The last thing she took from her wooden chest was a heavy jelly jar filled with dimes. Throughout her life, Myra had searched her spare change for any dimes minted before 1964 and kept them in this jar. The dimes were made before the United States had switched to making dimes of copper and nickel, and were an easy and inexpensive way to add silver to the amulets. Silver would amplify the power of the spellwork.
When her preparations were finished, she gathered up all of her ingredients into a pretty basket woven of oak branches and lined in white silk. Three red candles and a bag of sea salt were added to the basket before Myra put the handle over her arm and headed downstairs.
Though she didn’t like the idea of going outside alone in the middle of the night when Carter might be prowling in the shadows, magic workings were best done without an audience. The casting would be stronger if done outside in the moonlight, and Wryd House had a small back yard with a tall privacy fence. Hopefully, Carter was tired by his game of hide and seek with the wolves today and would not make an appearance.
The house was quiet, and dimly lit. Only a few lamps were left on, so that people could navigate the stairs safely. Creeping barefoot down the stairs, she was not surprised that her housemates were sleeping. A look at her watch showed Myra that it was almost three in the morning. Making her way to the kitchen, she approached the back door of the house with some trepidation. What did she know of psychic vampires anyway? For all Myra knew, Carter had sucked up so much life force that he didn’t need to sleep at all.
Opening the door as quietly as she could manage, she took a few minutes to observe the back yard. At nine days until the new moon, the moon was still larger than half, and shined brightly enough that she could see the small yard fairly easily. It suddenly struck her as interesting that she was making nine amulets nine days before the new moon. Numbers were symbols as well, and it seemed serendipitous that this was so.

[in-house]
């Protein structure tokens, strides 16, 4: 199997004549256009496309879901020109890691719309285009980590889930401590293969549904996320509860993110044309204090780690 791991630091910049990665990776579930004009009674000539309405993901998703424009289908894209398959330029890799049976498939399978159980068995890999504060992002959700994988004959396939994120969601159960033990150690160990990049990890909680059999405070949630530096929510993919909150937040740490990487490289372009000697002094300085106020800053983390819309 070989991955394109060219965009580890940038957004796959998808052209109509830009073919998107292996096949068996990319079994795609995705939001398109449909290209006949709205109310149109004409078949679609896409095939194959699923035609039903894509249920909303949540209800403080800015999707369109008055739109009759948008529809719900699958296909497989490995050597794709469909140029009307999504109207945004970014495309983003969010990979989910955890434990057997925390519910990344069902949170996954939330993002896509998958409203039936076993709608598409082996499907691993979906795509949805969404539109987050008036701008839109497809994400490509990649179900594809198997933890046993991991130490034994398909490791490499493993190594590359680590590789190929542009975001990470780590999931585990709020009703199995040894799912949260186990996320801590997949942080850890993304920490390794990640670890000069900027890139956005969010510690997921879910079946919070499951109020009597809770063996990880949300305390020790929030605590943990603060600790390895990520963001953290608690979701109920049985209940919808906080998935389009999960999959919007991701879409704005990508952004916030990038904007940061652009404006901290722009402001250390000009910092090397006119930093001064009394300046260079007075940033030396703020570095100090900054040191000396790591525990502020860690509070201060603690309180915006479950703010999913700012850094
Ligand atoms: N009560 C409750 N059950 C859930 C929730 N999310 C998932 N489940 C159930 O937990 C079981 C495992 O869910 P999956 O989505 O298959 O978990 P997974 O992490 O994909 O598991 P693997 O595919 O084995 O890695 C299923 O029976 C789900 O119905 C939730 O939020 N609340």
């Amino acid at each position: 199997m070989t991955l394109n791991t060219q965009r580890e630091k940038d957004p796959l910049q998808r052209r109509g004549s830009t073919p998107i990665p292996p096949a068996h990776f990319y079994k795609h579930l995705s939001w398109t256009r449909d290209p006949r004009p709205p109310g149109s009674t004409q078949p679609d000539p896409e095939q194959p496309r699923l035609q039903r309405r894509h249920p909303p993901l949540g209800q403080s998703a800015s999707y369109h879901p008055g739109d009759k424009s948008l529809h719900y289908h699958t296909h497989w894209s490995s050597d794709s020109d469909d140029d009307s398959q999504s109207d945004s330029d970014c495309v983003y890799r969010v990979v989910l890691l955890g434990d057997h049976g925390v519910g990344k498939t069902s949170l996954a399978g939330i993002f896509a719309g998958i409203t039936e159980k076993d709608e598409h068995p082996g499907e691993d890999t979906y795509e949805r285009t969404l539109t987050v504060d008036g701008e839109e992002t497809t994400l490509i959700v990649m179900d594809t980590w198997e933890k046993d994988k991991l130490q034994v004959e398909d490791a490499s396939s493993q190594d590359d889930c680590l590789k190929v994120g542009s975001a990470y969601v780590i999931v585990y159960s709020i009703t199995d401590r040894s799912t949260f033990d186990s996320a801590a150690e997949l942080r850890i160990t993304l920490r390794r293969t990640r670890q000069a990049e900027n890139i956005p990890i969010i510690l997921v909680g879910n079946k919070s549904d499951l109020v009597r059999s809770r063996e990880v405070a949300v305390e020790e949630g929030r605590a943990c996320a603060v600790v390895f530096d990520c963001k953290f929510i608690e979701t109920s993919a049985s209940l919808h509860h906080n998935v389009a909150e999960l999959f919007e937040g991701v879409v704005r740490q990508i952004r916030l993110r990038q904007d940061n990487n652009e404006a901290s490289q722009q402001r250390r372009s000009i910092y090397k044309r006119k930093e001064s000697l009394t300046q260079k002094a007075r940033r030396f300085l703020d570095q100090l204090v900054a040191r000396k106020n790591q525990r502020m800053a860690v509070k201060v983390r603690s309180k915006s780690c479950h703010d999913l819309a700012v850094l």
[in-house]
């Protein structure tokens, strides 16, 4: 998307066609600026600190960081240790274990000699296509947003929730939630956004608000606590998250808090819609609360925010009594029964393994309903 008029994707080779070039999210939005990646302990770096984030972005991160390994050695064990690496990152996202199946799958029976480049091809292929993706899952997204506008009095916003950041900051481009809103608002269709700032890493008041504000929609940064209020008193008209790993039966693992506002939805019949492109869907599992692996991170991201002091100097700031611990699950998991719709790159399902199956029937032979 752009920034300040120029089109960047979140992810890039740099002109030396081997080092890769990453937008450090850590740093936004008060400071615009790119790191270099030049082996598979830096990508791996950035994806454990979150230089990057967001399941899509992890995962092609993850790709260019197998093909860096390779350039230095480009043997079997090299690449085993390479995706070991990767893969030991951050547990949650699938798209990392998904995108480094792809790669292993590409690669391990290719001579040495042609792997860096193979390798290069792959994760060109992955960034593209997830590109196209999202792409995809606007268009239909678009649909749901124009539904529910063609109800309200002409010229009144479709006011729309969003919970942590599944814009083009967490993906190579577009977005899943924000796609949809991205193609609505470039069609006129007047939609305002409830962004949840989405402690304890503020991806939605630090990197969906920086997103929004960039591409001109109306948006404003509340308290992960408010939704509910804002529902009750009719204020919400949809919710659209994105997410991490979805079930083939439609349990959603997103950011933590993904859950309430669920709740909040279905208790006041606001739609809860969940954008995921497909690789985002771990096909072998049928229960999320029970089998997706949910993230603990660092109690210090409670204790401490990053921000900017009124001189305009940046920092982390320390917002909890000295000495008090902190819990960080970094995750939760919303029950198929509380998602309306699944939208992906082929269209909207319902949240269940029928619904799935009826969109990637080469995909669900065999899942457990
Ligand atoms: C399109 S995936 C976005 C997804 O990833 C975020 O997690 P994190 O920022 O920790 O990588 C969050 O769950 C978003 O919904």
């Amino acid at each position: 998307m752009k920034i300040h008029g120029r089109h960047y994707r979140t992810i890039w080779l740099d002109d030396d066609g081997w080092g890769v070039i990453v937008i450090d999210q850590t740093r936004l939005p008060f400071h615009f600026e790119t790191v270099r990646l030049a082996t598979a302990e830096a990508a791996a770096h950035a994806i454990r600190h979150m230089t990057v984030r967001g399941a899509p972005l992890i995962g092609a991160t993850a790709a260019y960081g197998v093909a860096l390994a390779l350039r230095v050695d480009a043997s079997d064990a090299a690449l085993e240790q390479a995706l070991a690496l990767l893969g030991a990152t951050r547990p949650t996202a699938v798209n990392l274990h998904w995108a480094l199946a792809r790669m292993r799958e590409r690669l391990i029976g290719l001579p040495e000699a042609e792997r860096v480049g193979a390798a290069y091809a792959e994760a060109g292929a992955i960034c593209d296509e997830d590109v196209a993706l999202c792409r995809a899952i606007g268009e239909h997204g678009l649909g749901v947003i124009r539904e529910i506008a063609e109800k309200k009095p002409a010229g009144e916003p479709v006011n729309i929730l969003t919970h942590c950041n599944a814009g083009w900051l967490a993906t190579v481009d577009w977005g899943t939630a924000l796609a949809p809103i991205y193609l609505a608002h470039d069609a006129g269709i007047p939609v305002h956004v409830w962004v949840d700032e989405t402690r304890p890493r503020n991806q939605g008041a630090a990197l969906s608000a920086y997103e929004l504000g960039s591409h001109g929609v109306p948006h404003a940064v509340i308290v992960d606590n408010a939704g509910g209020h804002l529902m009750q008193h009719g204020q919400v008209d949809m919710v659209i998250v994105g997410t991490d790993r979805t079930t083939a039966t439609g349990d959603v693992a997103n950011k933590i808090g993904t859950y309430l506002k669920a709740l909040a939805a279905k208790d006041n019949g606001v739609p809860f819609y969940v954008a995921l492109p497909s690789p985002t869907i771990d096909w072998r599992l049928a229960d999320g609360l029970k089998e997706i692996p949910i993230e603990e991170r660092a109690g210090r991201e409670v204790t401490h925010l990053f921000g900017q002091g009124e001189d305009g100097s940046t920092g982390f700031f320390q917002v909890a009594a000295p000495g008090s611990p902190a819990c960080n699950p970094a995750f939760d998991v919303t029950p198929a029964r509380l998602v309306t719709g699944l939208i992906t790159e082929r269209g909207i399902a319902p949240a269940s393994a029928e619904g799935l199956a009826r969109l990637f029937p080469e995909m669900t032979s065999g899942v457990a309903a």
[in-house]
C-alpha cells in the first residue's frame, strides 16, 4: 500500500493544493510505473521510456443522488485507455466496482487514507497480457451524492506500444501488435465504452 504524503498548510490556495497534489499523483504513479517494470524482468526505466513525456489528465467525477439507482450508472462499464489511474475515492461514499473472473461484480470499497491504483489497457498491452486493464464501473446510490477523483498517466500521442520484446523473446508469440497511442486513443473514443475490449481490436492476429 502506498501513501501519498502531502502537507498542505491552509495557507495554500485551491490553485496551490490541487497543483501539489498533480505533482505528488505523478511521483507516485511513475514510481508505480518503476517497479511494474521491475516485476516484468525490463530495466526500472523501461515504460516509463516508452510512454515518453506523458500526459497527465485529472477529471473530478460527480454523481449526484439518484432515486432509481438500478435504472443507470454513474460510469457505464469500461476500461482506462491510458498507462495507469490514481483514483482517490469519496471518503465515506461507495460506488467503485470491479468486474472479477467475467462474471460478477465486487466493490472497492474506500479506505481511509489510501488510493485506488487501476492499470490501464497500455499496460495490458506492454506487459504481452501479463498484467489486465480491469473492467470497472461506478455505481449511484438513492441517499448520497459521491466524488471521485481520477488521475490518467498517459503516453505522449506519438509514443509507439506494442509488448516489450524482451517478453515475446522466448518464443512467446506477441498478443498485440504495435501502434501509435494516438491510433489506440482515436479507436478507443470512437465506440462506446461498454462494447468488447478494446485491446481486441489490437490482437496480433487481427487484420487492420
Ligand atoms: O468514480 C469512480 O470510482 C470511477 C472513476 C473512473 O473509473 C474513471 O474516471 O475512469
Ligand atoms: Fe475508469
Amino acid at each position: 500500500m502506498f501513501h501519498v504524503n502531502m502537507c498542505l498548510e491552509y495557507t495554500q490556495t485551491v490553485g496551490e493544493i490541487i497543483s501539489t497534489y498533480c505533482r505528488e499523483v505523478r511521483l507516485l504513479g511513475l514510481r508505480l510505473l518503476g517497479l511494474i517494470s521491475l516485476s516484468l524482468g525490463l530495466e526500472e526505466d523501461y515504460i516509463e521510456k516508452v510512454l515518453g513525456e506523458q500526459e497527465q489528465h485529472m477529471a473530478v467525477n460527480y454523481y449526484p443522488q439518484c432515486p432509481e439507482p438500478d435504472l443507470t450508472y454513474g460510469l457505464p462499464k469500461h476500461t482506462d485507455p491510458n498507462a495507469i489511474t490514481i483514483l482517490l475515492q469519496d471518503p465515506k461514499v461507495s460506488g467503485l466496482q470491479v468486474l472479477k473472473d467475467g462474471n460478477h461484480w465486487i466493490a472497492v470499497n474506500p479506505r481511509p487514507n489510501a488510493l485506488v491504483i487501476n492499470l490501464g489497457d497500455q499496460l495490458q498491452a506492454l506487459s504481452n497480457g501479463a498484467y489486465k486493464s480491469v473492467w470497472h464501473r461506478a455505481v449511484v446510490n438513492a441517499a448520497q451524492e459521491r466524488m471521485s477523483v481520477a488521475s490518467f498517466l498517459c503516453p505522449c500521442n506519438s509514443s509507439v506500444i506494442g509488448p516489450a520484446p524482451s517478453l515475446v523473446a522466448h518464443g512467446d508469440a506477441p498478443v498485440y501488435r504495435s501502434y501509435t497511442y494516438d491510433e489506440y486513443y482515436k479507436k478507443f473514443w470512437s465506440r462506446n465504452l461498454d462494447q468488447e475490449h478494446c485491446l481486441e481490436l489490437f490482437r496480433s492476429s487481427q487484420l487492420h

The backyard was calm and still. Nothing moved while she watched. Myra’s ears told her more than her eyes did. Crickets were chirping in the grass. A lone bird was singing a variety of bird songs and the cheerful racket made her smile. They had a mockingbird that frequented the yard, and the species were notorious for chattering all night. If Carter was anywhere in the yard, she wouldn’t be hearing these nocturnal noises.
Confident that she was safe for the moment, Myra stepped out onto the grass, shutting the door behind her. The night noises stilled for a moment at the sound of the door clicking shut, and then started in again almost immediately. Making her way to a flat bit of lawn in full light of the moon above, she set down her basket and took out the container of sea salt. Making a circle in the grass with the salt took a few minutes, and then she sat in the circle with her basket. The three fat red candles were lit next, and placed in a triangular pattern around her. The stage now set, she sat cross-legged on the grass, closing her eyes in meditation. Sending her will outside of herself, Myra felt as if she became one with the earth, one with the night.
After mentally reaffirming what she intended to accomplish with this working, she opened her eyes and began to work. As she added each item to an amulet, she spoke aloud about what it represented. When all the amulets were finally complete, Myra closed the drawstrings tightly and gathered the bags up into her hands. Holding them near her heart, she drew the energy of the world around her into her being and mentally thrust it into the amulets. When she opened her eyes, the candles had blown out and the circle of salt had vanished into the lawn.
It had been a powerful working, and Myra was suddenly exhausted. She took the time to drape one amulet around her neck, and gather the rest and the red candles back into her basket. Inside the house, with the back door securely locked behind her, the climb up the stairs to her bedroom seemed harder than the steep hills south of the city. Setting the basket on the floor, Myra collapsed onto her bed and fell immediately asleep.